"Addictions are not diseases."  (+ info)

What is average age alcoholic first shows signs of alcoholism?


Can someone tell me (from a good source) the average age a lifelong alcoholic (both recovering and active alcoholics) first starts to show signs of alcoholism?
I'd like to know if possible, not just the age they first take a drink but when the real signs of alcoholism begins for most alcoholics?
Thanks for your time.
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The researchers discovered that alcohol abuse started on average at the age of 22.5, and dependence at an average age of 21.9 years old, while the average age for the first treatment for dependence was 29.8 years.

The research detected an 8-10 years delay in alcoholism treatment after the issue has appeared. "That 10 years can be devastating.  (+ info)

What caused you to want to get rid of your alcoholism?


Answer if you (or someone you know) got rid of alcoholism, why they wanted to stop drinking excessively, and how they were able to do this.

*Alcoholism is a disease. It's an addiction of excessive drinking that interferes with your daily life.
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I have only officially gone 3 days without a drink (and should say that I have no plans to totally quit drinking, but to cut way back ... to once a week) and found my own motivation after a night of binge drinking and awaking the next morning in a lot of pain and misery (and I don't get hangovers or sick from drinking), but Saturday morning I got sick ... and vomited bile. I knew then that it was time to cut alcohol out almost completely. My skin has also been showing signs of too much drinking and my baby face is one of my best assets! If I can clear up my skin and go back to looking 15 years younger than my real age, then why not try to truly limit the amount of booze I consume.  (+ info)

Is alcoholism a disease or an addiction?


I would like to see your thoughts on this. Some say that it’s a hereditary disease some say you become addicted to it like drugs. Yes it may be different for everyone but would any of you agree that alcoholism can be hereditary?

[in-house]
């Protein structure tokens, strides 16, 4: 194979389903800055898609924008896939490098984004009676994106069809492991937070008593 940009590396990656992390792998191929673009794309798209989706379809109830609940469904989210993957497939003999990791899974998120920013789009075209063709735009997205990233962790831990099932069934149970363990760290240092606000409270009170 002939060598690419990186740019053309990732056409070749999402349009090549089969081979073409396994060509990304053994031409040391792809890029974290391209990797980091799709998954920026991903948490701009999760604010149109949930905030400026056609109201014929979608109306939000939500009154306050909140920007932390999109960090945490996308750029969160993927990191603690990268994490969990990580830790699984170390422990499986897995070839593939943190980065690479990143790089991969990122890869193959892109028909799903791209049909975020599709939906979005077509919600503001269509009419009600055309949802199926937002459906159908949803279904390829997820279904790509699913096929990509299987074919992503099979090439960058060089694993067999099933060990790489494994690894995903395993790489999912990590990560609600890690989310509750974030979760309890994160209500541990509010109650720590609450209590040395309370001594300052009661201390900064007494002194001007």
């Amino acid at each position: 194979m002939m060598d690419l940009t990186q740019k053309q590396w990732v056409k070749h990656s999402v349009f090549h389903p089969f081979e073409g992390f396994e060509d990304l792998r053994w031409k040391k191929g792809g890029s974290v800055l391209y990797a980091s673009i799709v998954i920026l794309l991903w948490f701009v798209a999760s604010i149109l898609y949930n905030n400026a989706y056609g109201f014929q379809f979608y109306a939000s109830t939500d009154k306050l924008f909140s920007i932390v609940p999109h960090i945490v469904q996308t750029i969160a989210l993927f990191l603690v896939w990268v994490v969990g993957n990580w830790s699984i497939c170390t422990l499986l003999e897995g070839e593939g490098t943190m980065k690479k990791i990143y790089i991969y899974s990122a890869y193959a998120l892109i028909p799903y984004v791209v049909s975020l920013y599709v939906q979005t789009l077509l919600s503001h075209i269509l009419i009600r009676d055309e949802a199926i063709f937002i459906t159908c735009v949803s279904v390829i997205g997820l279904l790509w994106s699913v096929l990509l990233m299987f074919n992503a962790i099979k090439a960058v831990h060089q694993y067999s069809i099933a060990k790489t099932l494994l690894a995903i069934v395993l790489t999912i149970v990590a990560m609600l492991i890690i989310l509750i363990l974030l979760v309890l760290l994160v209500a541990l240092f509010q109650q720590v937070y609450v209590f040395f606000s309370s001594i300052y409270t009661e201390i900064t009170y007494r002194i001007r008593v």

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If you belong to a cult... errr... I mean AA it is a disease.

If you are a rational thinking individual it is an addiction. A miss under stood addiction. Scientific studies by unbiased groups have shown that the majority of people classified as "alcoholics" are in all actuality over indulgers and show no real form of addiction.

Don't get me wrong, alcoholism is real and dangerous. Over indulges is just childish behavior by adults acting as children.


EDIT:

The AMA recognizes it a disease... but it widely debated in the community as to whether it is or not.  (+ info)

What message do I bring to inpatients suffering from alcoholism?


What message do I bring to inpatients suffering from alcoholism? I am a recovering alcoholic with 7 years of sobriety, I am a guest speaker at a local VA hospital. Can someone suggest what I speak about to the vets? I usually start with the 24 A Day reading and open up to problems the vets may be facing. How have you approached them? I would like to know.
Thanks!
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The message to bring is simple: HOPE! You can make a difference and can most likely impact these individuals where others including doctors cannot. Because you are sober and have experience with this illness you can secure their confidence more than others. The first and most important thing to remember is that the patients you are speaking to are very ill and most likely do not understand how sick they really are. They are unable to differentiate the true from the false (drunk or sober) Because of your own drinking experience you can be uniquely useful to these alcoholics. It says in the big book, cooperate, never criticize. To be helpful is our only aim.